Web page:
XML-DEV rapidly became the center of a growing community of people interested in doing something useful with XML. Naturally, these people wanted to write programs and there was a need to share code. There are obvious advantages when developers agree to use one language, and Java was a logical choice. Moreover, many of the people attracted to XML were predisposed to trying new things, and when XML arrived, they were still trying Java. It seemed obvious to apply Java (already billed as the programming language for the Web) to XML (now billed as the markup language of the Web). In my own case, I deliberately learned both at the same time.

After converging on Java, XML-DEV led the development of the Simple API for XML (SAX), the most widely used API for XML. SAX, in fact, started with a request of Murray-Rust, who was growing tired of adapting Jumbo to work with all the available parsers. David Megginson, who had written the Aelfred parser, took over the lead in developing actual interfaces. Now, of course, all publicly available Java parsers, even those from the largest vendors, support the SAX API, even when they have a different API of their own.

Other Java software has also come out of the XML-DEV group, including Michael Kay's SAXON, an XSL-type application engine for manipulating XML, and John Cowen's SAXDOM, an application that will walk a DOM tree and behave like a SAX parser. Given the role of the XML-DEV community, developers trying to popularize their XML software will want to attract the support of this group, and doing so means using Java.

Architectural Affinities

Although XML was designed to be completely independent of any development language, several of Java's features make it a particularly good choice. One such feature is Unicode support. Most programming languages use ASCII to represent strings, but ASCII is hopelessly anglocentric. Unicode, on the other hand, is truly the alphabet of all alphabets, with some 39,000 built-in letters and plenty of room for expansion.

Choosing Unicode for XML was the right thing to do, but only one popular programming language was designed to use Unicode from the bottom up, and that was Java. This, at least initially, decreased the utility of Perl as an XML language of choice. Much of the attraction of Perl is its powerful regular expressions, which exploit the features of ASCII, and which were initially helpless in the face of Unicode. To make Perl a suitable XML processing language, Larry Wall extended Perl's regular expressions to work with Unicode as UTF-8 (or Unicode Transformation Format).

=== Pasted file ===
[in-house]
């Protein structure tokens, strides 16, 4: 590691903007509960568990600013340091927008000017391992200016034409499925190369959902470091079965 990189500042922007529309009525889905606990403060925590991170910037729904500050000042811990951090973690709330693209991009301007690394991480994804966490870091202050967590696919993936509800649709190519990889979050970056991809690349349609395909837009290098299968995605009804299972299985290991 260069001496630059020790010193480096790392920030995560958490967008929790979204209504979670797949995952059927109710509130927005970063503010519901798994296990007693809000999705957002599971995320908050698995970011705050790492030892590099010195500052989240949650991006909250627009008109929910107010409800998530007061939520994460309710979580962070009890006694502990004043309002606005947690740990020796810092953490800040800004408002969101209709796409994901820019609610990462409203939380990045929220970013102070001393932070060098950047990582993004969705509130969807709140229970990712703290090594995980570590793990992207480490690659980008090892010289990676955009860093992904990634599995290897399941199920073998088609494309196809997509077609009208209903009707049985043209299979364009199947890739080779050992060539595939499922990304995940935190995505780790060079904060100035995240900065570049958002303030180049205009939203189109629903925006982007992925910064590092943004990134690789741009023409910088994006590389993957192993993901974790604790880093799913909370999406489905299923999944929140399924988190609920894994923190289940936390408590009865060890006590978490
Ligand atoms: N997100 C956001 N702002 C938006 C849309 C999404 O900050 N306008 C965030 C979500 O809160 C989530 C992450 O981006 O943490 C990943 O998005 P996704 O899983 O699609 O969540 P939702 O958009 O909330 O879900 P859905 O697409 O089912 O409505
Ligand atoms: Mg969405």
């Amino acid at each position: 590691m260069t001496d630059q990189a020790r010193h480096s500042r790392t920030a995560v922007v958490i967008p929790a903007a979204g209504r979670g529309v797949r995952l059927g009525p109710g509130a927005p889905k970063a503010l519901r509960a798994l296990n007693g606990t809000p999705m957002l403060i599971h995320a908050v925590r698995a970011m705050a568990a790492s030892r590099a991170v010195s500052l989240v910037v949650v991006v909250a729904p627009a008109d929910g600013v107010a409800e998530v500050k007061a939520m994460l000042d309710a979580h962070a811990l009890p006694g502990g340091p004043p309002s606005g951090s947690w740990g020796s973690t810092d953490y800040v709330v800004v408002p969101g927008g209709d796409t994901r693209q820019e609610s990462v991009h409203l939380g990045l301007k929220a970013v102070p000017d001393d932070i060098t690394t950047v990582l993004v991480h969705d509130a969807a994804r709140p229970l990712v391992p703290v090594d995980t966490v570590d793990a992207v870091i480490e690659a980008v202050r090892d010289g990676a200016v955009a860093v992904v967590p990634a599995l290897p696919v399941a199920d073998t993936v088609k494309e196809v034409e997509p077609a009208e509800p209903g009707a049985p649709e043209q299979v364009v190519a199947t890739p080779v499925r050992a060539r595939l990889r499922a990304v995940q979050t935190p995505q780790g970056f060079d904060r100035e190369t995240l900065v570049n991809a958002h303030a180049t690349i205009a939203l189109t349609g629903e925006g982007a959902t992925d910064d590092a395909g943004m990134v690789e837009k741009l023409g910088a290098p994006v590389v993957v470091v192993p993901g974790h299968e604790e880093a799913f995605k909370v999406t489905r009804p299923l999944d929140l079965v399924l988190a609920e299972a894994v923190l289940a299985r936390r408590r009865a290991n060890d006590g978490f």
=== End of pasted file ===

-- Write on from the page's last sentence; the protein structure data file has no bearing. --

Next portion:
Java also supported a number of features that made it really easy to share the code needed to build software that supported XML. The most important features are the package structure, dynamic class loading, and the JavaBeans API.

The package structure is perhaps the one feature of Java that makes it easiest to share code with others. All Java classes fit into a very regular structure that follows the typical UNIX or Windows file system, so the class com.myPackage.MyClass is the file com/myPackage/MyClass.java. If you accept this structure, and map it directly into your file system, you can easily receive code from another party, place it into your file system in the appropriate location, and run the Java compiler on it. This is a significant simplification over mechanisms provided by previous languages in the C/C++ family, which often required a fair amount of arcane Makefile skill to compile. Having downloaded and compiled many different pieces of software from the Internet over the last decade or so (including Linux when it required only 10 floppies), I can attest to how difficult it can be to get a stand-alone product running. Even more difficult is producing software that depends upon work from other developers. Java solves these kinds of problems if you follow its rules. It also provides a place for every Java class on the Internet without name clashes. It's a little loss of freedom for greater flexibility and safety -- kind of like traffic lights.